Thursday, July 12, 2012

the rain skirt

instructional illustration, click on art for a HI-rez view

_________________________________________

Audio instructions for making your own rain skirt. 
About 10 minutes long.
_________________________________________

RAIN SKIRT: 
This is an ridiculously easy thing to make yourself. Gravity goes straight down, so my legs get protected (mostly) from the falling rain by this very fashionable item. And plenty of breathability. This is a very easy make-it-yourself item, and the results are functional and stylish. I’ve made a series of these (and learned a lot from my nerdy R&D) and none weigh more than 2 oz!  The easiest way to create a lightweight pair of rain pants involves using Dri-Ducks, Frogg Toggs or TYVEC pants. These are all easy to find on-line and they're SUPER cheap!

Step 1:
Using scissors, cut the legs off at around knee height.

Step 2:
Cut the the entire inseam so that they are no longer pants - it's a skirt! The seams wont fray, so there is no need to sew anything. But (sometimes) I'll just use tiny little tabs of masking tape (yes, just that thin tan stuff) on the ends of each seam to keep the panels from separating.

The whole trimming and taping process should take less than 2 minutes. The weight should be UNDER 2 OUNCES! The rain skirt is dorky and laughably ugly, but it really works to keep your legs dry when hiking in the rain. The skirt is wonderfully breathable because it's open at the bottom. If I need to sit on soggy ground, I whip out my trust rain skirt for a little more comfort.

TYVEC pants:
These are as ugly as they are cheap (linked HERE). Somewhere around three bucks a pair. The shipping is more than the product so I will buy a handful, and I've been giving them out (as rain skirts). It's easier for me to hand someone something than to listen to them whine about how they can't get it together to do it themselves.

DRU-DUCKS and FROGG-TOGGS both make pretty much the exact same rain suit. So much so, that I think they ARE the same suit. Usually priced between $14 to $24 on-line.

The Jackets:
The rain jackets are the best think I've ever used. The weight should be right around, or slightly under, 7 ounces! These babies are amazingly breathable and fully waterproof. But they are ridiculously ugly and not very durable. I've patched my torn rain with plain ol' masking tape, and those repairs have lasted (just fine!) for over 6 years! I get an XXL size to fit over everything, I'm 6' 1" and I need the arm length.

My advice: Do not take this jacket to the jungles of Borneo and hike thru thorns! But, hike on trail and enjoy. Hike off-trail and be careful.

The Pants:
The ankles will shred if you walk off-trail for three steps. Better to turn these into a rain skirt.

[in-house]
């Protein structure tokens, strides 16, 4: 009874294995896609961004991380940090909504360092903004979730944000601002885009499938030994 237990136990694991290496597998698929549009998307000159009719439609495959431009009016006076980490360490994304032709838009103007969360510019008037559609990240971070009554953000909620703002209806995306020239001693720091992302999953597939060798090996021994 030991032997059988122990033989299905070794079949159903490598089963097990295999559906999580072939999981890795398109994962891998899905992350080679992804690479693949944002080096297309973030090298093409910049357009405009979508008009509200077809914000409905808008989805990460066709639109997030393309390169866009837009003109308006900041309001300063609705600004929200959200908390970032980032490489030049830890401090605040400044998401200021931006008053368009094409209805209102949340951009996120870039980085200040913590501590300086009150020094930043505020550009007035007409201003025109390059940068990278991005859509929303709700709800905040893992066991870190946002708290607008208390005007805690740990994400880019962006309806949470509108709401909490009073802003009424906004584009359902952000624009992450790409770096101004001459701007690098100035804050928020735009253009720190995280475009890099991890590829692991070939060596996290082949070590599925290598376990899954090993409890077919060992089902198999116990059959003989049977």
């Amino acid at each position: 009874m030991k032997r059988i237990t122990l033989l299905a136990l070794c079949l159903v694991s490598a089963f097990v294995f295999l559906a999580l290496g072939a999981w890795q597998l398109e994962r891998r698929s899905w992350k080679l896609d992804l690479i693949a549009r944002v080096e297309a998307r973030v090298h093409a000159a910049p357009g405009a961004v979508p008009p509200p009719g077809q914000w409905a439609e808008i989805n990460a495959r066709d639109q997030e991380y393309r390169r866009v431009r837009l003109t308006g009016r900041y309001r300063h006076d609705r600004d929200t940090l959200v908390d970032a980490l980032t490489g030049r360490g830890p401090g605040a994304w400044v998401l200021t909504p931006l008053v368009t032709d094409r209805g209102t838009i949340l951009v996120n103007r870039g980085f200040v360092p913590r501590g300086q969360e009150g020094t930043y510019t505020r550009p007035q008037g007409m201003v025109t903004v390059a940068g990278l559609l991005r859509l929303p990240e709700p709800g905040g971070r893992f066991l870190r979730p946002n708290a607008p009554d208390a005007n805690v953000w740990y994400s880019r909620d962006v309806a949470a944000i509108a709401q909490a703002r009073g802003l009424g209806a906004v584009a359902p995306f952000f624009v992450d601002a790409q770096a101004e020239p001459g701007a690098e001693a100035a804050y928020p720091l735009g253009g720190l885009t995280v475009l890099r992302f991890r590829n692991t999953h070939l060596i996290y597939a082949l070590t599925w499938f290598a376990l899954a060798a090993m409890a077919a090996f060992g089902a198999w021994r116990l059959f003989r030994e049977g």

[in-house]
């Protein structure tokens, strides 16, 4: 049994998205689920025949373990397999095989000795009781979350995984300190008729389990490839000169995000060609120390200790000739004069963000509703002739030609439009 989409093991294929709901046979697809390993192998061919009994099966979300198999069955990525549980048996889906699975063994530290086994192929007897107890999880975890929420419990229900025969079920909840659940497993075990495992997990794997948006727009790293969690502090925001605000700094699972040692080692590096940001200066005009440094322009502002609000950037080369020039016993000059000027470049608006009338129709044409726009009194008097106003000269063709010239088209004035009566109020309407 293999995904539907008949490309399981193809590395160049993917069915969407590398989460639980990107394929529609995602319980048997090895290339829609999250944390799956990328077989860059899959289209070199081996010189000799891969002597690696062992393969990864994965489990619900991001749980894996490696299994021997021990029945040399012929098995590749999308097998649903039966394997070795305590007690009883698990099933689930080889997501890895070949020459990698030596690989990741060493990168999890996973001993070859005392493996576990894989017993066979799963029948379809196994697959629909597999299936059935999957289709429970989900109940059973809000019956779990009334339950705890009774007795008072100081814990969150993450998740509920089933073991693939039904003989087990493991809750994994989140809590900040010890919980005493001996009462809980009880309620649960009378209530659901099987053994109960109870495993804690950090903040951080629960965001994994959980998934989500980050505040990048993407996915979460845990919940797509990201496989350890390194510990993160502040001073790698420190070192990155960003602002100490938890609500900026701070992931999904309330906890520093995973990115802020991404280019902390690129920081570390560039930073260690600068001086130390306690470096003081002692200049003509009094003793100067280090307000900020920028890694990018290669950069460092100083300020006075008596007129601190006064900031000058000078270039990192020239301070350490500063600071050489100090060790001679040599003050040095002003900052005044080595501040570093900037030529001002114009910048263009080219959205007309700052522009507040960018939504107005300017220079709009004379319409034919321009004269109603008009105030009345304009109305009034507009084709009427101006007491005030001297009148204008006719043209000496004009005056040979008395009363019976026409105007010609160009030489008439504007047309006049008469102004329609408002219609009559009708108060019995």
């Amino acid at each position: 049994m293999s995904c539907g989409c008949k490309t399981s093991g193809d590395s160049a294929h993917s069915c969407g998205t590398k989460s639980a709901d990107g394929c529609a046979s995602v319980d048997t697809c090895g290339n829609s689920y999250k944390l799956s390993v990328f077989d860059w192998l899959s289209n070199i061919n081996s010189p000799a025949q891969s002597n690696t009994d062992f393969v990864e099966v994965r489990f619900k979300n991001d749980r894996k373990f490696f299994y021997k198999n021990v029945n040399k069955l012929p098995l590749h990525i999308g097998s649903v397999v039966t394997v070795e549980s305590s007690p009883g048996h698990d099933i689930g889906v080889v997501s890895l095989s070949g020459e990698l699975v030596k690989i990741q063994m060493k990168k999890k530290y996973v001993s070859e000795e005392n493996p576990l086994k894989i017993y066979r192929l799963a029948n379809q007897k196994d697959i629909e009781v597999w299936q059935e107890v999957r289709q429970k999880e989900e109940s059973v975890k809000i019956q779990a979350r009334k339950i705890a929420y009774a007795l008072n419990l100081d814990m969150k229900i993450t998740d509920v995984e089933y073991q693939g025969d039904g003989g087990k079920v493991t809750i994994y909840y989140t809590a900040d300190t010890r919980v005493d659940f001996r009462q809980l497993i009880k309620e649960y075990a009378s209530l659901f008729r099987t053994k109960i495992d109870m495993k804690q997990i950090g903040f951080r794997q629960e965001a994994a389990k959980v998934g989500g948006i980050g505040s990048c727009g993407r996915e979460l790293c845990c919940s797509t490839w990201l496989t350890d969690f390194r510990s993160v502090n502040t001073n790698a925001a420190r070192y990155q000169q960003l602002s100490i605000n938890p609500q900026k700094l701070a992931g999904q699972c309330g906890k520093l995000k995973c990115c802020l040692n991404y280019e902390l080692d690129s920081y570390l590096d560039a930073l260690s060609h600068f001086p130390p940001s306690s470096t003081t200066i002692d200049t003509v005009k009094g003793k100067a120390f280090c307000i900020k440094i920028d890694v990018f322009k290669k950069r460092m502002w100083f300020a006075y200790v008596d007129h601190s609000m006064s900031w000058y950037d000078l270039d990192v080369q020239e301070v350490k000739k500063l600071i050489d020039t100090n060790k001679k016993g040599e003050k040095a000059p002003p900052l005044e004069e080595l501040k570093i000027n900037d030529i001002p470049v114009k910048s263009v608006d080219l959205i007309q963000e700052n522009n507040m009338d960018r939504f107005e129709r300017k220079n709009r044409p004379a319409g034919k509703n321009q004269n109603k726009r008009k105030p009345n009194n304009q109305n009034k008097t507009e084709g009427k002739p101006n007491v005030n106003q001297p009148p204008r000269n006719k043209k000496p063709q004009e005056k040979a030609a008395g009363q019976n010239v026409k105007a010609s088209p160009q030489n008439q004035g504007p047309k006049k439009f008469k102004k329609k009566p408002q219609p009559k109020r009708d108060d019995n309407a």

________________________________________

BONUS! The rain skirt will leave you with the leftover leg part you cut off. These can be made into really tidy water proof stuff sacks! This involves tape and scissors, no sewing required.

Swanky super-model with a full ensemble of Dri-Ducks jacket and Rain-Skirt on a runway in Yellowstone, freshly adorned with hail!
__________________________________________



5 comments:

jw said...

Two posts in a week, plus a COLOR illustration: there must be something good in the water in Idaho!

Seriously: thanks for this. I've been on the fence about the rain skirt for a while, and now that I read about how it's easier to hand someone a skirt than to listen to them gripe about making their own… I am sufficiently shamed. There's a rain-skirt with my name on it in the near future.

Question: why not just use an extra trash-compactor bag and some string to cinch it around my waist? The non-breathability of the plastic seems like it would be a non-issue considering that it's completely open at the bottom. Or am I misunderstanding the thermodynamics of the skirt? But if it does work, I've got a box of 'em in my gear, having used only one for my pack liner. Wouldn't it be swell just to use what I've already got (and that costs less than a buck? Hmmm: might be a bit too narrow for a full stride, though. Maybe I'll have to think this one through more fully.

Mike Clelland! said...

The plastic bag option is an excellent solution.

I have considered it. The white trash COMPACTOR bag is too narrow, but it is worth pursuing.

Have at it!

Robert Paul Malchow said...

Hi, Mike,

Great book - just awesome.

I've just cut my Dri-Duck pants into shorts. They seem very baggy and are easy to get on and off.

Why not leave them as "rain shorts" instead?

Paul

bubbyman said...

Just made mine! Guess I'm a cross-dresser now. Kinda' like it....

Anonymous said...

Picked up the Frogg Toggs set at Wally World last year. The first set was more duct tape than tyvek after a thorny offtrail detour to pick up some birch bark for the evenings fire. Very delicate stuff. Second set has only a couple pieces of tape, from vibration rub in my bike panniers.

That being said, I still love wearing them! I stay dry and don't get all clammy on the inside. The first time tromping down a muddy trail, and the legs got chopped off. It was just a natural progression... Path of least resistance and all that. Not quite shorts, and nothing like a skirt, more like baggy Capri's!

Hooded top with drawstring and stylish matching Capri's all for only 9.5 ozs... Even with patches of duct tape!